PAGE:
Witches, black cats, skeletons, jack o’lanterns — these are just a few of the many iconic images that have been vintage Halloween decor staples for as long as anyone can remember. The sight of a witch riding on her broom or a black cat with its back arched and its tail fluffed instantly conjures up nostalgia for crisp fall days, candies and costumes. And these days Halloween isn’t just for kids — people of all ages can get in on the fun.
One of the most surprising yet delightful developments in spooky season lore is the growing popularity and collectibility retro Halloween relics. While the paper cutout of a skeleton or a tin noise-maker that you see at antique stores don’t seem like they’d be worth much, there’s a growing market of collectors who appreciate the quirky charm of old school Halloween goodies…and they are willing to pay more than you might expect for them.
Here’s what you should know about the vintage Halloween trend.
What is vintage Halloween decor?
According to the aptly named site VintageHalloween.com, run by collector Jennifer Fisher, vintage Halloween decor are items made from the 1920s to the 1960s and include noisemakers, postcards, lanterns, party decorations, books, candy containers, figurines, etc. The designs found in vintage Halloween decor are whimsical and often feel more dark and sinister than some of their modern counterparts.
Vintage designs are popular on social media, where they serve as sources of nostalgic escapism, conjuring up simpler times of homemade costumes and the friendly neighborhoods of our childhoods. Vintage Halloween collectables and decor capture a nostalgic version of Halloween that was spooky yet sweet, and not as heavily commercialized as it is today. The adults who buy and sell vintage Halloween decor prize their collections for both feel-good and aesthetic purposes.
Valuable vintage Halloween brands to look out for
Certain designers have long histories, often going back 100+ years and manufacturing within the US. Today, goods from these specific makers are coveted by Halloween collectors.
Vintage Halloween noisemakers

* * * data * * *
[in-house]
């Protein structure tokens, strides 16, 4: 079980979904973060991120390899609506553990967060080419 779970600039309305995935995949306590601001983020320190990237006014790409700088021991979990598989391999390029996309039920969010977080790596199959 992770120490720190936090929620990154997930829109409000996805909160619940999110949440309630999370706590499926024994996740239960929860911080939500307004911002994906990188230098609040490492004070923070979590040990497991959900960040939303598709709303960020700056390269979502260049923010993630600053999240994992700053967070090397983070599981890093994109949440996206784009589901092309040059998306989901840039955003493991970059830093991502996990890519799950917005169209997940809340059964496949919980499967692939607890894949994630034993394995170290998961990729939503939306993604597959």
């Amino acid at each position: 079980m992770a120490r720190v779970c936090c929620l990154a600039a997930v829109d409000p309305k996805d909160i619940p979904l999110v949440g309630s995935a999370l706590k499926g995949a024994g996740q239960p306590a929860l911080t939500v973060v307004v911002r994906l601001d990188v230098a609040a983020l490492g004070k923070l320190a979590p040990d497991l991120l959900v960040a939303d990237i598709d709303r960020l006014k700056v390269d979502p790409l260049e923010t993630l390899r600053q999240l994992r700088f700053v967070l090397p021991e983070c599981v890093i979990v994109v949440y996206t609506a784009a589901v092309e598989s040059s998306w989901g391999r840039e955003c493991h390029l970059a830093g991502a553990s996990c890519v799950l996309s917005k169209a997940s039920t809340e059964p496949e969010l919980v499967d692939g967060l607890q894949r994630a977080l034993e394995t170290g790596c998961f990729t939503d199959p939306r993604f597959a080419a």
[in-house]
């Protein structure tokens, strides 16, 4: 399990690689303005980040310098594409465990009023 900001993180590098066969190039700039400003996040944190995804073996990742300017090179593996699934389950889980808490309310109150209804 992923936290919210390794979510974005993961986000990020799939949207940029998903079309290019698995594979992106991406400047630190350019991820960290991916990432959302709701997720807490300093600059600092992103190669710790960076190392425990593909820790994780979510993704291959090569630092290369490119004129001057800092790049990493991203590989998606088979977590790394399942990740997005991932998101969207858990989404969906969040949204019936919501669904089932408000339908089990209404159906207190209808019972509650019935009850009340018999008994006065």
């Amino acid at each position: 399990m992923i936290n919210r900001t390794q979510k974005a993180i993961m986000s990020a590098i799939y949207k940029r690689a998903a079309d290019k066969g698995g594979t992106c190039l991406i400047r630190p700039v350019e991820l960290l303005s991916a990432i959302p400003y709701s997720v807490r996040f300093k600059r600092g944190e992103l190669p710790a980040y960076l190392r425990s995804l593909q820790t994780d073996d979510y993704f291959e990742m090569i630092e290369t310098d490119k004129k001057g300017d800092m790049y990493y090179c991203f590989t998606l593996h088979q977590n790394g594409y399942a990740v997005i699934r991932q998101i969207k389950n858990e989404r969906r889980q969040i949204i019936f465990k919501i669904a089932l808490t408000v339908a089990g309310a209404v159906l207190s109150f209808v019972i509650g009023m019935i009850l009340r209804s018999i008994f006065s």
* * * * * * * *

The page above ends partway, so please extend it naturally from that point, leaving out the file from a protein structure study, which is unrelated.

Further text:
Vintage Halloween postcards
Vintage party decor
Beistle and Dennison are two of the most prized designers of Halloween decor. In a sign of just how popular vintage Halloween has become, Beistle’s classic designs have been widely reproduced.
Which vintage Halloween decor is valuable?
Most Halloween collectibles sell for between $20 and $300, with some items running in the hundreds to thousands that are typically more popular, scarce or rarer items. Noisemakers usually sell for between $15 and $75, postcards usually sell for between $10 and $20, and lanterns usually sell for between $75 and $150.
As with any collectibles, prices may vary greatly depending on condition, rarity, aesthetic and ultimately, how much a potential buyer is willing to pay. It’s important that any Halloween goodies you’re planning to sell are in nice condition, which isn’t guaranteed, given that holiday decor is often relegated to dingy garage piles when it’s not the proper season.
There are certain instances in which Halloween collectibles can sell for three or even four figures. Particularly rare noisemakers and postcards in good condition may sell for hundreds, while some of the rarest collectibles include papier-mâché lanterns made in Germany before World War II. One of these lanterns, depicting a pumpkin man, sold for $1,000.
Mark Ledenbach, who runs the site HalloweenCollector.com and wrote the book Vintage Halloween Collectibles, is an expert on all things vintage Halloween, with a 5,000-item collection to prove it. He told Collectors Journal that vintage German Halloween goods can sell for up to $4,000 and often inspire bidding wars for particularly rare items that were only made for one season.
Vintage US-made items from Beistle may sell for up to $3,500, while ones from Dennison, which are typically smaller, may sell for up to $900. Ledenbach’s collection, which is filled with all kinds of spooky sensations, even includes a rare German pumpkin lantern from 1920 — only three are known to exist — that is valued at $6,000.
Trick or treat!
Halloween decor from after the ’60s isn’t likely to sell for much, but if you happen to have any Halloween items from before that period — maybe they were from your youth, or passed down from a family member — you just might be in luck. Halloween memorabilia may have originally been mass-produced, but over many decades these items have become art objects in their own right.
As Halloween pro Jennifer Fisher told Collectors Journal, “There’s a certain suspense and mystery to vintage images that isn’t present so much in modern designs.” It turns out this suspense and mystery can be worth a spookily high sum.
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